So, you all worked out with Equinox Tier 3+ trainers five days a week. I suppose in any rebranding, everything has to look perfect, right?
Moritz: 3+, don't forget the Plus for Plus cardio. So that's seven days a week, which includes every single day.

Rein: Visually, everything should be as close to perfect as we can imagine. This is one piece and part of the whole thing. The nudity aspect happens to be perhaps the most interesting to people, but the overall work had to be perfect—the meticulous handcrafting of every letter in the logo, everything.

Gabrielle, you were five months post-baby on the shoot day. Was it particularly challenging for you to get in shape for this stunt?
Rein: I had the longest road, but for me it was both fitness and therapy. Some percentage of it I had to do, I was rebuilding my abdominal wall after giving birth. That's why I joined Equinox in the first place. I had to get strong enough and build up my core so that I could actually exercise and do a full-body workout and weight lifting. It's an added challenge to have the energy to work out like that along with the sleep deprivation that comes with a new baby. I didn't want to let the rest of the team down. I still wanted to look just as good as everybody else. But what a great motivator to get back in shape quickly to my pre-baby weight, and it was great to have the support of other people doing it, too. I'm actually in better shape now than before I got pregnant!



I'm told you guys also went on a strict elimination diet custom tailored by a Hollywood nutritionist. That sounds painful.
Moritz: We had only 30 days until shoot day and so we had to go on an unusually extreme diet immediately. Large amounts of protein, little else, everything measured by the ounce, almonds counted individually. Intense. Then, you continue the weight training and add a certain kind of low-intensity cardio so that you're in a major calorie deficit each day. You get your body all the nutrients that it needs to be healthy and to support continued muscle growth, but you force it to live off of stored fat—and that's how you burn the fat and get the abs showing. And the body hates having to do that and lets you know that it's functional but grumpy. So, the muscle stays and the fat goes and you live. I got down to about 5-6 percent body fat by shoot day. Also, no alcohol. This was the longest I have ever gone without drinking since I was 15. Anything for my clients.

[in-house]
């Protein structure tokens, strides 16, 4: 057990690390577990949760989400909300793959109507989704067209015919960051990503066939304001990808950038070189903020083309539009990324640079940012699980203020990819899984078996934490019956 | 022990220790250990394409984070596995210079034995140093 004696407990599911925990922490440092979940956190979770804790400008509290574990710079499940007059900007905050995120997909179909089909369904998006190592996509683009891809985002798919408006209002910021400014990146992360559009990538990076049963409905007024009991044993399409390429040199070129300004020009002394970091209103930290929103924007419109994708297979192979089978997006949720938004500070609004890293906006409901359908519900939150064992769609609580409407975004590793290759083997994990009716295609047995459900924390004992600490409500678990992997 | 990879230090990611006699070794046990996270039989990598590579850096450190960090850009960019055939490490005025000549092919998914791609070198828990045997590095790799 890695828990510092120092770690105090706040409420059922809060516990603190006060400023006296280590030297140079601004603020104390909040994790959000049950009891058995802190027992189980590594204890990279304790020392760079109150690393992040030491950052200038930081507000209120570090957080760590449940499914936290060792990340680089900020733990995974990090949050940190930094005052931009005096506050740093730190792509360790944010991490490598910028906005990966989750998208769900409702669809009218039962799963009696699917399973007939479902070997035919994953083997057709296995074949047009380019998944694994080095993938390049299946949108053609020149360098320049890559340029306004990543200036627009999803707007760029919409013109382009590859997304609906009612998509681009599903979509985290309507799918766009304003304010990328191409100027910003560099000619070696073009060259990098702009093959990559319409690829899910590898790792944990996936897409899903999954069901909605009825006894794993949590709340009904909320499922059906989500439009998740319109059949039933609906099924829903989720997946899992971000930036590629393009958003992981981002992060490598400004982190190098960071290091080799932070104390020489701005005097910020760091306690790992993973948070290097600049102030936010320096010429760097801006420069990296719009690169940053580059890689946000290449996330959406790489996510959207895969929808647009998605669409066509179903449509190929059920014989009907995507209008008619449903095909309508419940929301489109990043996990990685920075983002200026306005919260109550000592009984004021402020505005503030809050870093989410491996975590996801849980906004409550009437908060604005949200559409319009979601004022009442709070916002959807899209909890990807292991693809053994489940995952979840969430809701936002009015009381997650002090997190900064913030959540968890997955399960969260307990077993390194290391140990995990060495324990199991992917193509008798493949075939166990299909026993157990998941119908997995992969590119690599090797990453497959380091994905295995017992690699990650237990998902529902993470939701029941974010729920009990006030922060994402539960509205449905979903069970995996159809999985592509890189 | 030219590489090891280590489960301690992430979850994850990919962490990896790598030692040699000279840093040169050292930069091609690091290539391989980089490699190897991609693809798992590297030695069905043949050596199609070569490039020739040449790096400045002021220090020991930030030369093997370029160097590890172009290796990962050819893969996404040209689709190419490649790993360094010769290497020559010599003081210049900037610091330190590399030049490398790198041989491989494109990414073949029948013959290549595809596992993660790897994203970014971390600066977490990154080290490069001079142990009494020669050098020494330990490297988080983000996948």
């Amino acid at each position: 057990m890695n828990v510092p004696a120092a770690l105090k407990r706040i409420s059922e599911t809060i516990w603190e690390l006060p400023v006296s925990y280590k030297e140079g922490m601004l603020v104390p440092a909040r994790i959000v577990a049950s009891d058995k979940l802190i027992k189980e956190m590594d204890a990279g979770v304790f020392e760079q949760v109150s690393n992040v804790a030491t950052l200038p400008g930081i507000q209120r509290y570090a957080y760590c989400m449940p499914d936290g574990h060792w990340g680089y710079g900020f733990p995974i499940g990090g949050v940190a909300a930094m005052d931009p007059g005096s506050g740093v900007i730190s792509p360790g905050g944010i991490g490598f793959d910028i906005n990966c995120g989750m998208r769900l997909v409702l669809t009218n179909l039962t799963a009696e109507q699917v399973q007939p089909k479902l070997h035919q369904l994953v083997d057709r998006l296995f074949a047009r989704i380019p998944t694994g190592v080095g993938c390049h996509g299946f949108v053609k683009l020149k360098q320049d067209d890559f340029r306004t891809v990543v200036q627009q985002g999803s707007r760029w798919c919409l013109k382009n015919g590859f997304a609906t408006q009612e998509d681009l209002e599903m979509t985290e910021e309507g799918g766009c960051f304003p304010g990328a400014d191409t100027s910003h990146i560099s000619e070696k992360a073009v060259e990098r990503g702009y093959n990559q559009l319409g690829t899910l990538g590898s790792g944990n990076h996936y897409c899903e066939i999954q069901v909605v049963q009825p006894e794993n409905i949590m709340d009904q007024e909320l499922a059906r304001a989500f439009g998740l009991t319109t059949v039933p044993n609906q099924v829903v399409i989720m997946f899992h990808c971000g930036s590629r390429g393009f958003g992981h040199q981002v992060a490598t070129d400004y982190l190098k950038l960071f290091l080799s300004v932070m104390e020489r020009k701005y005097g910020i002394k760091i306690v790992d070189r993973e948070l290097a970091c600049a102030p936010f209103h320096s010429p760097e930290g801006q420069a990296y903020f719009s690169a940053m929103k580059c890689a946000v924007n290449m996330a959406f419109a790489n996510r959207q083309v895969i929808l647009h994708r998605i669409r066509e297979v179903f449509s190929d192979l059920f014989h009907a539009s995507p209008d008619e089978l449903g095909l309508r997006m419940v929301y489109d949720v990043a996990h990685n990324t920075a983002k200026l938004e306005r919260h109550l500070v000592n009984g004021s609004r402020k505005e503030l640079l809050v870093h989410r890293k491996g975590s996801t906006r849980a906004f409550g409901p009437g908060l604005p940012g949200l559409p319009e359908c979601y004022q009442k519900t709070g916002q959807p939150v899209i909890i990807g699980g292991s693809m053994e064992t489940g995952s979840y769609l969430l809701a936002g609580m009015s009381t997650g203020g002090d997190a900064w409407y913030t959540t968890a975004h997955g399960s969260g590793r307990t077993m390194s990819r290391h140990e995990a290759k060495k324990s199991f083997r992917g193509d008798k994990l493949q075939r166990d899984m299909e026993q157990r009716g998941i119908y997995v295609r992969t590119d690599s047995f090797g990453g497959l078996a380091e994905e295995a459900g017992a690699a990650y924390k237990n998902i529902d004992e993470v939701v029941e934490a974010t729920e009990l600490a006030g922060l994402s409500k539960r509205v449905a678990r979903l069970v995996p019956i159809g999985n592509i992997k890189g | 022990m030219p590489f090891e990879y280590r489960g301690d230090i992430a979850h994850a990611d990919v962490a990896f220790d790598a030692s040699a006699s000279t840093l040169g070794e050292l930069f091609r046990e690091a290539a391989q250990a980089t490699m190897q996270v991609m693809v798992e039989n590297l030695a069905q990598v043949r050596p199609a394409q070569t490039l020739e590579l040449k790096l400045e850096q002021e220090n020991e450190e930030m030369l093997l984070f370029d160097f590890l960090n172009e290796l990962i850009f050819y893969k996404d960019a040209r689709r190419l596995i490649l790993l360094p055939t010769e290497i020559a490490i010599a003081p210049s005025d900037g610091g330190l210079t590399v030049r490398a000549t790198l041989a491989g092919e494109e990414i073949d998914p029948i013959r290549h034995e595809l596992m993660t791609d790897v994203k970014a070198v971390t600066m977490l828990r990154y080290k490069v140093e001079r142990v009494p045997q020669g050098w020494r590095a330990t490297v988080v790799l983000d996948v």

Rein: I wanted to cheat this diet every single day. But I didn't. I wasn't exactly hungry, just angry because I didn't get to eat the things that I like and I had to eat pretty much the exact same thing every single day, which is torture.

Photographer Robert Wyatt took the photos. Why him?
Rein: We love his work for the "Equinox Made Me Do It" campaign. We like the style of it, we think it's fashionable and also funny. We like the odd situations that the models were placed in, the humor but also the athleticism and how their bodies were shown in a natural way. We liked the overall tone. Knowing that Robert shot that campaign, it was really the perfect fit because we wanted to take that style and do it in our own fresh way in our office. We wanted to bring that irreverence and fashion to a corporate setting.



In the end, what do you want potential clients to think when they see these photos?
Moritz: I want them to notice our agency and then look at the work that we've done. We do some ambitious things, some beautiful things, in an entrepreneurial, efficient way. We can be partners. So I want them to think, "I want to work with those guys. I want them to help me meet this goal creatively." Because of the work. Or because of the bodies, either way.

Rein: I want them to laugh. I want them to actually think this is funny. I want them to think that we're a great agency that maybe they just never knew about. A hidden gem.

Bearce: Ultimately, we all understand that Viceroy Creative will be judged based on our entire "body" of work, so we're putting it all out there and leaving very little to the imagination. I want prospective clients to see that we are a creative agency at our core. We take our work seriously and will do just about anything for our clients, but we also have a sense of humor and a camaraderie that is different than what exists at bigger firms. When brand managers see this campaign, I want them to say, "Wow, these guys are different and they're not afraid to take a calculated risk."

Gillette: That this agency will go above and beyond the ask. What initially drew me to working with this team was the level of dedication they have for their colleagues, work and clients. It far exceeds that of any other agency. This entire campaign is a perfect example of our dedication toward meeting an end goal. We set our minds on something and we achieved it.